Additional casinos won’t bring states more gambling bucks. The market is saturated, especially in the Northeast, and expansion in one state simply cannibalizes business in another. Atlantic City, N.J., revenues, for example, have dropped 45% since 2006 as N.Y. and Pa. gained business, while newer casinos in Pa. take dollars from N.J. and Del. With casinos legal now in all but 10 states, 853,000 slot machines nationwide and more splashy Vegas-style resorts opening in N.Y., Mass., Md. and Ohio, the $37-billion pie will be split into smaller slices.

Meanwhile, online betting is proving a disappointment for Nev., N.J. and Del., the only states where it’s legal. N.J. has raked in just $9 million so far this year; it was banking on a $180-million haul from online betting. The market as a whole is likely to nab just $3.5 billion from 2013-2016, down from an expected $5 billion.

Brighter prospects further down the road, though, as new gambling apps are rolled out and more folks turn to using their smartphones to take their chances.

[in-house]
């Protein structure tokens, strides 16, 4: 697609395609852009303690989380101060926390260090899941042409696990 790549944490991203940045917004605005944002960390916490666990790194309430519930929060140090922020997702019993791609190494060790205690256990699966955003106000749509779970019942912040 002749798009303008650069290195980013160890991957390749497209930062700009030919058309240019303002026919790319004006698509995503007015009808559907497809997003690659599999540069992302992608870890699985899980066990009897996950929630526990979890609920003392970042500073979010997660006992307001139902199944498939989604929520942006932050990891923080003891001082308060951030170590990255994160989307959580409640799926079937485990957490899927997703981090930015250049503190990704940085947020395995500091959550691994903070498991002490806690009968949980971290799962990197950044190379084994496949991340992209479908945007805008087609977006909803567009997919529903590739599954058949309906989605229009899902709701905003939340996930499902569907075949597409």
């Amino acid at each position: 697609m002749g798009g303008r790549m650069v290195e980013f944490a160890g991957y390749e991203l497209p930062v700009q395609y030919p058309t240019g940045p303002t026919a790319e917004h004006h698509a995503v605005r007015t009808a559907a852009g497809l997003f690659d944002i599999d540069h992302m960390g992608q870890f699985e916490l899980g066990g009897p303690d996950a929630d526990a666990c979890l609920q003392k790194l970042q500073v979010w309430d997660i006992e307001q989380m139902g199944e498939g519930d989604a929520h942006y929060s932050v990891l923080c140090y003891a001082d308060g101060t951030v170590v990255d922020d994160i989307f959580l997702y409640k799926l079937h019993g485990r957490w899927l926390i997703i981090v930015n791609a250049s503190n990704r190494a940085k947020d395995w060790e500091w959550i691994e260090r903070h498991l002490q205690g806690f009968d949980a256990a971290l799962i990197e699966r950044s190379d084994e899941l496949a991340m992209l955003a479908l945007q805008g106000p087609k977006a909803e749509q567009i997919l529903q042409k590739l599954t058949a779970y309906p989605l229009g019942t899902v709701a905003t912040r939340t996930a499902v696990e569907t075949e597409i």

Gas Prices Will Continue to Fall This Year

-- From The Kiplinger Letter, Aug. 1, 2014

Expect friendlier gasoline prices for the remainder of 2014. Ample supplies and restrained demand have already caused the average price of regular gas to decline from the peak of about $3.70 per gallon reached in June to $3.50 today. Pump prices will slip a few cents more in coming weeks and decline even further after the Labor Day holiday weekend. Figure on an average of $3.30 per gallon by Dec. For the full year, prices will average a dime or so per gallon less than 2013’s $3.51.

Ditto for diesel, which will ease from $3.84 per gallon now to $3.80 by winter.

Rising crude oil output and busy refineries will keep markets well supplied. U.S. refinery output is setting records, thanks to more low-cost domestic crude and more refining capacity. Current U.S. oil production of 8.4 million barrels per day will keep expanding, to 9 million barrels per day by year-end…the most since 1986.

Eager Back to School Shoppers Will Find Few Discounts

-- From The Kiplinger Letter, Aug. 1, 2014